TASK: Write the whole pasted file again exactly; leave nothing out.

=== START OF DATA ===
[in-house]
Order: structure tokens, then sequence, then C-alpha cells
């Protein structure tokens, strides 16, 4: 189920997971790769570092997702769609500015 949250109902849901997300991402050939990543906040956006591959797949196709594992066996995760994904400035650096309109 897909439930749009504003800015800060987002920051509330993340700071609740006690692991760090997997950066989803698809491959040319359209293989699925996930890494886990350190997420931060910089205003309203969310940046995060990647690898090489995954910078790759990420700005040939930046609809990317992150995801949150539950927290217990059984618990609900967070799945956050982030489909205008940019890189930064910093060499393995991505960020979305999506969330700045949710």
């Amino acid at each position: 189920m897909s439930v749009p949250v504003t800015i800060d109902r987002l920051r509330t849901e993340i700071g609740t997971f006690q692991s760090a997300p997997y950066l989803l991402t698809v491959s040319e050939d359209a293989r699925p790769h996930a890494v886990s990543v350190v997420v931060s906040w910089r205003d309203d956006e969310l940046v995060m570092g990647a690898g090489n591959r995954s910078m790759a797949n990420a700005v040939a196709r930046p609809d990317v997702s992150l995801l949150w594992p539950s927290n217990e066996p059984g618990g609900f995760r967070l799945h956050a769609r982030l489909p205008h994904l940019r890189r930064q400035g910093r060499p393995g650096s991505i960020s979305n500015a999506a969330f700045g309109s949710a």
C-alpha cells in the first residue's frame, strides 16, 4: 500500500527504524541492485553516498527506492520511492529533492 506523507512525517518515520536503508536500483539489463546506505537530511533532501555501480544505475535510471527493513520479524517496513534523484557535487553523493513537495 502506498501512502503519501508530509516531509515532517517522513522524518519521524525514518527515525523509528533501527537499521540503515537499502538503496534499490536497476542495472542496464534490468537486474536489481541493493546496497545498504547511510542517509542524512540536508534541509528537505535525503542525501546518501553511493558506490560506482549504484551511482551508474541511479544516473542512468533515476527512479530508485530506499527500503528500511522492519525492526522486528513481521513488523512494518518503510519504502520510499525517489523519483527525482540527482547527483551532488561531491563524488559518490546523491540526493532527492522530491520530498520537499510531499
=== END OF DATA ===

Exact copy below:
[in-house]
Order: structure tokens, then sequence, then C-alpha cells
């Protein structure tokens, strides 16, 4: 189920997971790769570092997702769609500015 949250109902849901997300991402050939990543906040956006591959797949196709594992066996995760994904400035650096309109 897909439930749009504003800015800060987002920051509330993340700071609740006690692991760090997997950066989803698809491959040319359209293989699925996930890494886990350190997420931060910089205003309203969310940046995060990647690898090489995954910078790759990420700005040939930046609809990317992150995801949150539950927290217990059984618990609900967070799945956050982030489909205008940019890189930064910093060499393995991505960020979305999506969330700045949710």
């Amino acid at each position: 189920m897909s439930v749009p949250v504003t800015i800060d109902r987002l920051r509330t849901e993340i700071g609740t997971f006690q692991s760090a997300p997997y950066l989803l991402t698809v491959s040319e050939d359209a293989r699925p790769h996930a890494v886990s990543v350190v997420v931060s906040w910089r205003d309203d956006e969310l940046v995060m570092g990647a690898g090489n591959r995954s910078m790759a797949n990420a700005v040939a196709r930046p609809d990317v997702s992150l995801l949150w594992p539950s927290n217990e066996p059984g618990g609900f995760r967070l799945h956050a769609r982030l489909p205008h994904l940019r890189r930064q400035g910093r060499p393995g650096s991505i960020s979305n500015a999506a969330f700045g309109s949710a």
C-alpha cells in the first residue's frame, strides 16, 4: 500500500527504524541492485553516498527506492520511492529533492 506523507512525517518515520536503508536500483539489463546506505537530511533532501555501480544505475535510471527493513520479524517496513534523484557535487553523493513537495 502506498501512502503519501508530509516531509515532517517522513522524518519521524525514518527515525523509528533501527537499521540503515537499502538503496534499490536497476542495472542496464534490468537486474536489481541493493546496497545498504547511510542517509542524512540536508534541509528537505535525503542525501546518501553511493558506490560506482549504484551511482551508474541511479544516473542512468533515476527512479530508485530506499527500503528500511522492519525492526522486528513481521513488523512494518518503510519504502520510499525517489523519483527525482540527482547527483551532488561531491563524488559518490546523491540526493532527492522530491520530498520537499510531499